Letter | Published:

Photoperiodic termination of diapause in spider mites

Naturevolume 266pages526527 (1977) | Download Citation



TERMINATION of diapause in the spider mite Tetranychus urticae is considered to depend solely on a period of chilling, the so-called cold rest1–3. The minimal period of chilling required to reactivate a certain percentage of the overwintering population may vary between populations of different geographic origin4. No unambiguous relationship, however, has been established between chilling period and latitude, for there may be appreciable differences in the minimal period of cold rest between strains from close localities5. The situation seemed more complex after Dubynina's6 discovery that reactivation of a Russian strain of this species increased linearly with time when mites had been induced to diapause under the influence of long days, abrupt temperature changes and severe competition for food, while reactivation was cyclical when diapause had been induced by short days and relatively low temperatures. In the latter case maximal percentages of reactivating females were obtained after diapausing mites had been kept in cold storage for 40 and 75 d. Minimal percentages were obtained after 50 and 95 d. Reactivation was complete by about the 105th day of storage. Experiments in England, however, produced no evidence for cyclical reactivation in British strains of T. urticae5. Using a Dutch strain of T. urticae, which has a constant photoperiodic reaction and has been reared in the laboratory for more than 15 yr (ref. 7), we have now found that termination of diapause in this species depends not only on a period of chilling but on photoperiod as well.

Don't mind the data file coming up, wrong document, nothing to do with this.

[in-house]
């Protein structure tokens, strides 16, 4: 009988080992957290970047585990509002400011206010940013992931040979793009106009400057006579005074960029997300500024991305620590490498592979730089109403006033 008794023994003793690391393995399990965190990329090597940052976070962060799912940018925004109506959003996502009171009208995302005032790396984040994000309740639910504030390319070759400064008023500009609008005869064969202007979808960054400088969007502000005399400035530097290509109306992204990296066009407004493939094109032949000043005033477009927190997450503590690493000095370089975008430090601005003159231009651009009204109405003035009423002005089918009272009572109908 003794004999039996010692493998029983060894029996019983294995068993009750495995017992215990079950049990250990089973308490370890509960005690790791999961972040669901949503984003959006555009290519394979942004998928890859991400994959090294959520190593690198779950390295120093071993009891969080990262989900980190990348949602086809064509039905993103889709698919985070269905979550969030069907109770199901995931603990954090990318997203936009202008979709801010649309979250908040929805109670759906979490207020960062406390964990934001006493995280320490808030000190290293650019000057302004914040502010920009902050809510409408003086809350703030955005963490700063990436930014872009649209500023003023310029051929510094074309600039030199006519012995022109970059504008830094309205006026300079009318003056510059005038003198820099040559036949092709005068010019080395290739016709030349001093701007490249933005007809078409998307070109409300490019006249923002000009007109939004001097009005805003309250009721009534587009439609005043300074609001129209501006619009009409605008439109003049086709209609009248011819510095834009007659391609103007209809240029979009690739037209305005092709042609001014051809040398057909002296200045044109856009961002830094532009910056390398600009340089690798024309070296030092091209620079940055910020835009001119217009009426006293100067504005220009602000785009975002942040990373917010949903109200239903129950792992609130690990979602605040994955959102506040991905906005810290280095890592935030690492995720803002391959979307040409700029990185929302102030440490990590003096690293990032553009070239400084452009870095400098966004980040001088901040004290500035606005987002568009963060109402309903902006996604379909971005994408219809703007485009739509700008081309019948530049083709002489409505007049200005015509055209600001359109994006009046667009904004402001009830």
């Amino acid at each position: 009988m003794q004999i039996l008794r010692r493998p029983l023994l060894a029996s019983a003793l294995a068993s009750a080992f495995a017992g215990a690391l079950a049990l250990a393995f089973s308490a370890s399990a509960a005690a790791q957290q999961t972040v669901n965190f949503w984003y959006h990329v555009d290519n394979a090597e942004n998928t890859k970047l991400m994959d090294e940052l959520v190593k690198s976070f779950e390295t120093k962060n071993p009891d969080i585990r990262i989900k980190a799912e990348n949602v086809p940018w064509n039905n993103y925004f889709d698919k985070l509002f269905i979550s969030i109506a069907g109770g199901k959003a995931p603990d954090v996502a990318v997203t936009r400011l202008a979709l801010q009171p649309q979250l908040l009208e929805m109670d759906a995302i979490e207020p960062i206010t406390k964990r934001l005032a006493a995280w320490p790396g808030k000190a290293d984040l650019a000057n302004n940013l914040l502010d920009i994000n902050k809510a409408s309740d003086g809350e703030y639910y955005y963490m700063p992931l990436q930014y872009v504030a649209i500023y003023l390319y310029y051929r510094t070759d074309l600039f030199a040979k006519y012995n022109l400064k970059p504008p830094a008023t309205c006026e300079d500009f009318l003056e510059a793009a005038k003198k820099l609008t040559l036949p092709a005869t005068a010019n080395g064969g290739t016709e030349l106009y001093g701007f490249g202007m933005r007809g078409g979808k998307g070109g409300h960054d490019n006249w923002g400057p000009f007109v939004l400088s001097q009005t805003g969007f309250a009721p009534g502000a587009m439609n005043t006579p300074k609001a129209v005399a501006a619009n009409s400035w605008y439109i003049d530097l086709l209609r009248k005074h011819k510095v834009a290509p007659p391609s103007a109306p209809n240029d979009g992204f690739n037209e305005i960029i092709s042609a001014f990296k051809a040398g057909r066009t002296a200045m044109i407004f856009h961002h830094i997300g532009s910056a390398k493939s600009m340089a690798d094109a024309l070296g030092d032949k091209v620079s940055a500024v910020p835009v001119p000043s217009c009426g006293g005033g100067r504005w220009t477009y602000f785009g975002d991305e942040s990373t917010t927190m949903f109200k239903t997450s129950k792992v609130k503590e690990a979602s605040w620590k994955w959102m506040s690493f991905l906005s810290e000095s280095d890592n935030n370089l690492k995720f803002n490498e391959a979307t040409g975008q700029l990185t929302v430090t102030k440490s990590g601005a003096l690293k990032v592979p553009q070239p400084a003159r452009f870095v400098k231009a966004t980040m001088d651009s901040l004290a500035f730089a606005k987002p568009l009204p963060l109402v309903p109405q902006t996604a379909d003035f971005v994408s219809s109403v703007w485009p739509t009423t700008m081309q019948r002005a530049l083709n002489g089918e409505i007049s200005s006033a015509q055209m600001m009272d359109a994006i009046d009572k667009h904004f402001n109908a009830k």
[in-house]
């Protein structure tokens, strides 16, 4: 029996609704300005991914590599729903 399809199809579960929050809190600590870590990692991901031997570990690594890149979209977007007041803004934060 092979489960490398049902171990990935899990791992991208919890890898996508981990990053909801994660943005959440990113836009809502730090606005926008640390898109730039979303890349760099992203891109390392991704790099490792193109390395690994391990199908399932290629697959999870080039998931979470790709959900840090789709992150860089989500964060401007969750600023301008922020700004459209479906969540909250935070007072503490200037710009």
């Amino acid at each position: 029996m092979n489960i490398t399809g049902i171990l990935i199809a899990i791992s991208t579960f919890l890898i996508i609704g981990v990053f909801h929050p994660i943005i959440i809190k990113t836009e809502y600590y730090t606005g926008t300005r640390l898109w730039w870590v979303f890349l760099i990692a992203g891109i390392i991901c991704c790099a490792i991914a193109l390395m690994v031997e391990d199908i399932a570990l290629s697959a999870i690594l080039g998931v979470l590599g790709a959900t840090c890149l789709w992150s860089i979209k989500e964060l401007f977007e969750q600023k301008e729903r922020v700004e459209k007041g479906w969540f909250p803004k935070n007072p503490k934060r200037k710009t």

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    Gould, H. J. & Kingham, H. G. Pl. Pathol. 14, 174–178 (1965).

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    Hussey, N. W. Acarologia 13, 344–350 (1972).

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    Parr, W. J. & Hussey, N. W. Hort. Res. 6, 1–21 (1966).

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    Dubynina, T. S. Ent. Rev. 44, 159–161 (1965).

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    Helle, W. Ent. exp. appl. 11, 101–113 (1968).

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  1. Laboratory of Experimental Entomology, University of Amsterdam, Kruislaan 302, Amsterdam, The Netherlands

    • A. VEERMAN


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